Learn Civil War History Along the Maryland Heights Trail

The view of Harpers Ferry from Maryland Heights.
The view of Harpers Ferry from Maryland Heights. Malee Oot
Made Possible by
Curated by

The following article is a paid collaboration with Wild, Wonderful West Virginia.

Tracing the rugged ridgelines and bluffs above Harpers Ferry, the Maryland Heights Trail is not just loaded with stunning views of the riverfront town— it’s also one of the most historic hikes in West Virginia.

Spread over a peninsula jutting into the Potomac and Shenandoah rivers, Harpers Ferry is framed by some of the most unique geological formations in the Appalachian Mountain Range, including Loudoun Heights to the east, Maryland Heights to the north and Bolivar Heights to the west.

But the lofty cliffs and merging rivers responsible for Harpers Ferry’s stunning aesthetics took on another dimension when war broke out on American soil in 1861.

Civil War Battleground

In the first half of the 19th century, before the Civil War, Harpers Ferry became a hub for travelers and traders because of the arrival of the Chesapeake & Ohio Canal and the Baltimore & Ohio Railroad. Even George Washington recognized the town’s strategic potential. He proposed Harpers Ferry as the location for the United States Armory and Arsenal back in 1794. Just 65 years later, that very U.S. Armory and Arsenal catapulted Harpers Ferry to national notoriety when it was the target of an infamous raid led by abolitionist John Brown.

Over the next few years after Brown’s attack, Harpers Ferry’s Armory and Arsenal became a regular battleground in the Civil War between the Union and the Confederacy. The early turmoil in Harpers Ferry was a wartime foreshadowing— over the course of the 4-year conflict, the town changed hands 8 times.

Of all the towering cliffs surrounding Harpers Ferry, Maryland Heights provided the best defense— a devastating lesson that Union commanders quickly learned firsthand. Just a few months into the war, a group of Virginia militiamen commanded by Colonel T.J. "Stonewall" Jackson briefly occupied Bolivar Heights in April 1861, but Brigadier General Joseph E. Johnston evacuated the town in June. When Union troops reclaimed Harpers Ferry, they considered the strategic bluffs too rugged to heavily fortify.

A naval battery in Maryland Heights.
    Malee Oot
A naval battery in Maryland Heights. Malee Oot

But by May 1862, as Jackson’s Valley Campaign ramped up, Union troops hastened to build the first strategic defense on Maryland Heights— a battery situated on a lofty clearing overlooking the town, armed with two 9-inch Dahlgren naval guns and 50-pounder. This was enough firepower to cover Harpers Ferry, Loudoun Heights and Bolivar Heights.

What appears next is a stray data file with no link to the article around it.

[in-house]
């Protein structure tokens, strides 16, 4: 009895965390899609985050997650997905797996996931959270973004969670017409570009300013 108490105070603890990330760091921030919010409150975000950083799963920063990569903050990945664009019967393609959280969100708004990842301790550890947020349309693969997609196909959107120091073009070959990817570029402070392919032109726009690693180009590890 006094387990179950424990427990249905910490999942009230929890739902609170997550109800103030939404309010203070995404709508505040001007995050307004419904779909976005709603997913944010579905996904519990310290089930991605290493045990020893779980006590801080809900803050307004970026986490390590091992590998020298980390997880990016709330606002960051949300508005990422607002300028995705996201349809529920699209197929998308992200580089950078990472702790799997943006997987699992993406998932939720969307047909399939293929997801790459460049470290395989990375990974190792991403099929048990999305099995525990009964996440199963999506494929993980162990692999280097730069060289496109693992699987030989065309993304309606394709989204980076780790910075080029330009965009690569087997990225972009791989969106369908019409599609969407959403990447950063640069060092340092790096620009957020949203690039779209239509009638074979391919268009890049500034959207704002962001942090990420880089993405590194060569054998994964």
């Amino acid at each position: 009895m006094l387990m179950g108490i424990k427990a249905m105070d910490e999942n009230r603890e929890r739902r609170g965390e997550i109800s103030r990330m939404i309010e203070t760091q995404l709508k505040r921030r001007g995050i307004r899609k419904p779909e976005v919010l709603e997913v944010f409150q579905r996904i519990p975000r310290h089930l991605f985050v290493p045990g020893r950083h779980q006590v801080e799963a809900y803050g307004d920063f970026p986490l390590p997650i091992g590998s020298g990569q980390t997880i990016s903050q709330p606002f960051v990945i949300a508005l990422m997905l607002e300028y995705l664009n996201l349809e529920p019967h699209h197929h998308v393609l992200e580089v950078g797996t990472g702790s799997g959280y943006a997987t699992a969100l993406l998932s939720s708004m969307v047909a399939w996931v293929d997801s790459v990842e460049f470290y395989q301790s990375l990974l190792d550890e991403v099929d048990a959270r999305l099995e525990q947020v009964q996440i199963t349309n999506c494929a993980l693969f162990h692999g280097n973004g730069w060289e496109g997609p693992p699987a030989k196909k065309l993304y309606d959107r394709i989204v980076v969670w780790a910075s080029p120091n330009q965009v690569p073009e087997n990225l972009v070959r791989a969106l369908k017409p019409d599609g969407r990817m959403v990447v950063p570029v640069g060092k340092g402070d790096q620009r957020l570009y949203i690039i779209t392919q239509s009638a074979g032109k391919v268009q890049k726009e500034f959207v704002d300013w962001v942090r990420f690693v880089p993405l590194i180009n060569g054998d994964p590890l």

But Northern defenses of the town were inadequate, and ultimately not enough to offset their vast inexperience. Union commander Dixon Miles not only failed to fortify most of the bluffs cradling Harpers Ferry, but as 3 separate columns of Confederate troops barreled toward Harpers Ferry in September 1862, he also concentrated his soldiers near the town, sending only 1 brigade to Maryland Heights, and leaving Loudon Heights undefended.Confederate Major General Lafayette McLaws easily claimed Maryland Heights.

Just 2 days later, Miles was forced to cede Harpers Ferry altogether, leading to the surrender of more than 12,000 Union soldiers— the single largest capture of Federal soldiers of the entire war.

Maryland Heights Trail

When Union troops reclaimed Harpers Ferry following the Battle of Antietam, commanders were quick to learn from earlier mistakes. They immediately began fortifying Maryland Heights, transforming the landscape. Traces of their occupation are still visible today. The stone foundations and tent pads they carved into the earth for military camps still dot the Maryland Heights Trail, along with remnants from a number of the Union army’s other defenses.

Look for the 30-pound battery adjacent to the trail. During the war, it was loaded with 6 Parrott rifles, which were capable of firing on both Loudon Heights and Bolivar Heights. In the fall of 1862, Union troops also started construction on the most elaborate fortification along the historic trail: the unfinished Stone Fort atop Maryland Heights’ 1,448-foot pinnacle.

Imagine what it must have been like for the troops positioned here during the Civil War.
    Malee Oot
Imagine what it must have been like for the troops positioned here during the Civil War. Malee Oot

There were expansive rock walls with openings for Parrott rifles, and further down the trail was the 100-pound battery, which was armed with a Dahlgren gun that weighed nearly 10,000 pounds.

Beyond the embellishments the Union soldiers made to Maryland Heights more than 150 years ago, the trail itself is also part of Harpers Ferry’s history. Locals used its pathways to turn the woodlands into charcoal, then the thoroughfares lacing Maryland Heights were converted into military roads. Wagons rattled over them, hauling cache after cache of Union artillery.

Today on the Maryland Heights Trail, cannon fire has been replaced by more subtle sounds— the wind rippling through the trees and the crunch of gravel underfoot. But standing atop the bluffs overlooking Harpers Ferry, it’s easy to imagine the countless soldiers positioned on the very same cliff, keeping a vigilant watch on the town below.

Discover more history and hiking in Harpers Ferry.

Originally written for West Virginia .

Last Updated:

Next Up

Next

Best Climbing Areas in West Virginia (and We're Not Talking Just NRG)